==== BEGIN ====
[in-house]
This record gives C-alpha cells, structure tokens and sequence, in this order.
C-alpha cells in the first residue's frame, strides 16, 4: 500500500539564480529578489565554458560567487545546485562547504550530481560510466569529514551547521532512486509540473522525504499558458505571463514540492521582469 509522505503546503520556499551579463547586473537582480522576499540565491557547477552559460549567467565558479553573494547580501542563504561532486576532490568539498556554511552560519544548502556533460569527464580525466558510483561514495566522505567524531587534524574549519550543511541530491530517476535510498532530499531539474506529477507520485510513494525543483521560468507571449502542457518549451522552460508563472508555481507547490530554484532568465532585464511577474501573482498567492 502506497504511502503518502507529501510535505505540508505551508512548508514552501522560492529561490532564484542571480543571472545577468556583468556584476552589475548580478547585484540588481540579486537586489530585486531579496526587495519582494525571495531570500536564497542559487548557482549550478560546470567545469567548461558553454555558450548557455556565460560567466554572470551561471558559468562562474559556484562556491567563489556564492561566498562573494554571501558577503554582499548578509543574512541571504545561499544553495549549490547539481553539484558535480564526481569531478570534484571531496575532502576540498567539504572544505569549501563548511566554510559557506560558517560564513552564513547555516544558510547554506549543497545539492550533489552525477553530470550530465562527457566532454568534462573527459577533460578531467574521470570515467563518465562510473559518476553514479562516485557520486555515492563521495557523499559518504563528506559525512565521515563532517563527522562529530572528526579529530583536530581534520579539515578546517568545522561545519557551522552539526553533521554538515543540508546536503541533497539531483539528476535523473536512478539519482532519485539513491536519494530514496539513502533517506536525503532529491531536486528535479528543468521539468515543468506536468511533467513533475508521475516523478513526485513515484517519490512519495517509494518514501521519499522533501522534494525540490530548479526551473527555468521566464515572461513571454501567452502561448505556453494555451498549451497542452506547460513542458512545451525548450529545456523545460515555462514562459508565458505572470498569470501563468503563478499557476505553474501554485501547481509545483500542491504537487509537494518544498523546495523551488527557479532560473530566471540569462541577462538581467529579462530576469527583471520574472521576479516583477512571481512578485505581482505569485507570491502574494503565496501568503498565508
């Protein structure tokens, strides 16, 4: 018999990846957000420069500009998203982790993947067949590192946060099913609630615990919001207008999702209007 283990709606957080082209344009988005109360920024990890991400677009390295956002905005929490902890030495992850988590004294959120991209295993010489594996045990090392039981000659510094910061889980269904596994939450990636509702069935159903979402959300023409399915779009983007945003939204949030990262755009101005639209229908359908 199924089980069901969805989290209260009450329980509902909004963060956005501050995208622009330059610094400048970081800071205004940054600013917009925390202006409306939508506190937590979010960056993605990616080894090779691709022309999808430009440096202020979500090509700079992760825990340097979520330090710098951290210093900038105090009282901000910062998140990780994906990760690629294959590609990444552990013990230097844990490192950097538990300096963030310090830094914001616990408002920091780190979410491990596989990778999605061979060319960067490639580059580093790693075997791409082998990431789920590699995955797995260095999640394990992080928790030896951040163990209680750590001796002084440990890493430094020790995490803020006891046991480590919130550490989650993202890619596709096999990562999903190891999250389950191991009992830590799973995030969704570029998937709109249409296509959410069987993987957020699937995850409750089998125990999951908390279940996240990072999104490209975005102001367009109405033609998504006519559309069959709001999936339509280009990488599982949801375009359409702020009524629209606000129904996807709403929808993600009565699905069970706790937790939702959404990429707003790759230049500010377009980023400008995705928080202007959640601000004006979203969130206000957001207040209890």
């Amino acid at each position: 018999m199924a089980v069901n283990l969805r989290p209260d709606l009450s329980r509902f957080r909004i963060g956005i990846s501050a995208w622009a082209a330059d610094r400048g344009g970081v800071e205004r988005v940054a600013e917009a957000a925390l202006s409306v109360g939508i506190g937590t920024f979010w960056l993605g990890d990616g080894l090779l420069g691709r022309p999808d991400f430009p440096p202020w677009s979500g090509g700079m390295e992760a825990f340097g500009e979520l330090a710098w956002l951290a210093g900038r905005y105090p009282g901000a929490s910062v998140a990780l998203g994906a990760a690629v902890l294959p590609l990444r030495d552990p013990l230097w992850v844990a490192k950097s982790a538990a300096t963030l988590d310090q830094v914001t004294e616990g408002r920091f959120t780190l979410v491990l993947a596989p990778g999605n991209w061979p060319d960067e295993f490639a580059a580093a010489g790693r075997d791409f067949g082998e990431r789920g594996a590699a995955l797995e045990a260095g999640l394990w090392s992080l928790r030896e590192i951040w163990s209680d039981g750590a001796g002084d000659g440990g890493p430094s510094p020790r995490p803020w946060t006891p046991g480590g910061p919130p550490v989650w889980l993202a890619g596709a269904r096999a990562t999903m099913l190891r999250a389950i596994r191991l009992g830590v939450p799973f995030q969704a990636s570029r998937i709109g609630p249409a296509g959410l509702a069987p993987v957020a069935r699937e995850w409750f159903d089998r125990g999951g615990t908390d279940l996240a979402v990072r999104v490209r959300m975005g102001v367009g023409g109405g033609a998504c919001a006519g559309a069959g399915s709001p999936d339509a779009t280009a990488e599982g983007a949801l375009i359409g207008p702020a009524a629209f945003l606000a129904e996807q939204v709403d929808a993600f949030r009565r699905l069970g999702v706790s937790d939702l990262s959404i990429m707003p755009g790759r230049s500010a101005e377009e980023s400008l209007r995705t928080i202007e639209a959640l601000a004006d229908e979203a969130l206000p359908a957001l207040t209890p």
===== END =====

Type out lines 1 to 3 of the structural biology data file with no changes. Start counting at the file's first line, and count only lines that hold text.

[in-house]
This record gives C-alpha cells, structure tokens and sequence, in this order.
C-alpha cells in the first residue's frame, strides 16, 4: 500500500539564480529578489565554458560567487545546485562547504550530481560510466569529514551547521532512486509540473522525504499558458505571463514540492521582469 509522505503546503520556499551579463547586473537582480522576499540565491557547477552559460549567467565558479553573494547580501542563504561532486576532490568539498556554511552560519544548502556533460569527464580525466558510483561514495566522505567524531587534524574549519550543511541530491530517476535510498532530499531539474506529477507520485510513494525543483521560468507571449502542457518549451522552460508563472508555481507547490530554484532568465532585464511577474501573482498567492 502506497504511502503518502507529501510535505505540508505551508512548508514552501522560492529561490532564484542571480543571472545577468556583468556584476552589475548580478547585484540588481540579486537586489530585486531579496526587495519582494525571495531570500536564497542559487548557482549550478560546470567545469567548461558553454555558450548557455556565460560567466554572470551561471558559468562562474559556484562556491567563489556564492561566498562573494554571501558577503554582499548578509543574512541571504545561499544553495549549490547539481553539484558535480564526481569531478570534484571531496575532502576540498567539504572544505569549501563548511566554510559557506560558517560564513552564513547555516544558510547554506549543497545539492550533489552525477553530470550530465562527457566532454568534462573527459577533460578531467574521470570515467563518465562510473559518476553514479562516485557520486555515492563521495557523499559518504563528506559525512565521515563532517563527522562529530572528526579529530583536530581534520579539515578546517568545522561545519557551522552539526553533521554538515543540508546536503541533497539531483539528476535523473536512478539519482532519485539513491536519494530514496539513502533517506536525503532529491531536486528535479528543468521539468515543468506536468511533467513533475508521475516523478513526485513515484517519490512519495517509494518514501521519499522533501522534494525540490530548479526551473527555468521566464515572461513571454501567452502561448505556453494555451498549451497542452506547460513542458512545451525548450529545456523545460515555462514562459508565458505572470498569470501563468503563478499557476505553474501554485501547481509545483500542491504537487509537494518544498523546495523551488527557479532560473530566471540569462541577462538581467529579462530576469527583471520574472521576479516583477512571481512578485505581482505569485507570491502574494503565496501568503498565508